The Registrar

Every time you sign the zone a file with a name like dsset-example.com. will be created, it will have the same contents every time which are the DS entries you send to the registrar to have your zone publicly known as being signed.

Many registrars don’t support DNSSEC, if you use such a registrar (as I do) then you need to transfer your zone before you can productively use DNSSEC. Without the DS entries being signed by a registrar and included in the TLD no-one will recognise your signatures on zone data.

ICANN has a list of registrars that support DNSSEC [3]. My next task is to move some of my domains to such registrars, unfortunately they cost more so I probably won’t transfer all my zones. Some of my zones don’t do anything that’s important enough to need DNSSEC.

Fixing Strange Directory Write Access

type=AVC msg=audit(1403622580.061:96): avc:  denied  { write } for  pid=1331 comm="mysqld_safe" name="/" dev="dm-0" ino=256 scontext=system_u:system_r:mysqld_safe_t:s0 tcontext=system_u:object_r:root_t:s0 tclass=dir
type=SYSCALL msg=audit(1403622580.061:96): arch=c000003e syscall=269 success=yes exit=0 a0=ffffffffffffff9c a1=7f5e09bfe798 a2=2 a3=2 items=0 ppid=1109 pid=1331 auid=4294967295 uid=0 gid=0 euid=0 suid=0 fsuid=0 egid=0 sgid=0 fsgid=0 tty=(none) ses=4294967295 comm="mysqld_safe" exe="/bin/dash" subj=system_u:system_r:mysqld_safe_t:s0 key=(null)

For a long time (probably years) I’ve been seeing messages like the above in the log from auditd (/var/log/audit/audit.log) when starting mysqld. I haven’t fixed it because the amount of work exceeded the benefit, it’s just a couple of lines logged at every system boot. But today I decided to fix it.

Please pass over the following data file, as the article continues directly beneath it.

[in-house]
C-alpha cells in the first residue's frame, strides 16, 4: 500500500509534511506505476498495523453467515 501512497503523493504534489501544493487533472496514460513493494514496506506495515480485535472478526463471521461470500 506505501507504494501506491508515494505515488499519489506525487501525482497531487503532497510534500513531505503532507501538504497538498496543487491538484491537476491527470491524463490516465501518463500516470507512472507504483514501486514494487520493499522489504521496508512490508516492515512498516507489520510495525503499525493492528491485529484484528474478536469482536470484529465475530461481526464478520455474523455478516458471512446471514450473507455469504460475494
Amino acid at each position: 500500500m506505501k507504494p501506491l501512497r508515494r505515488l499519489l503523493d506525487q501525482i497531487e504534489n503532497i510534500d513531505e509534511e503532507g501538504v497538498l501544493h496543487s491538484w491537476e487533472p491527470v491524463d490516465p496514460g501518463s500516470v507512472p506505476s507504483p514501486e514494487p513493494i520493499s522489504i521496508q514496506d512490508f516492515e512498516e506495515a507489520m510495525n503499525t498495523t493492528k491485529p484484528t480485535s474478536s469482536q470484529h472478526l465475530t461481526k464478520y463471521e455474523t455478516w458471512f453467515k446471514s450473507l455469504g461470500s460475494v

The first step was to find out what was going on, I ran a test system in permissive mode and noticed that there were no attempts to create a file (that would have been easy to fix). Then I needed to discover which system call was triggering this. The syscall number is 269, the file linux/x86_64/syscallent.h in the strace source shows that 269 is the system call faccessat. faccessat(2) and access(2) are annoying cases, they do all the permission checks for access but don’t involve doing the operation so when a program uses those system calls but for some reason doesn’t perform the operation in question (in this case writing to the root directory) then we just get a log entry but nothing happening to examine.

A quick look at the shell script didn’t make the problem obvious, note that this is probably obvious to people who are more skilled at shell scripting than me – but it’s probably good for me to describe how to solve these problems every step of the way. So the next step was to use gdb. Here is the start of my gdb session:

# gdb /bin/sh
[skipped]
Reading symbols from /bin/dash…(no debugging symbols found)…done.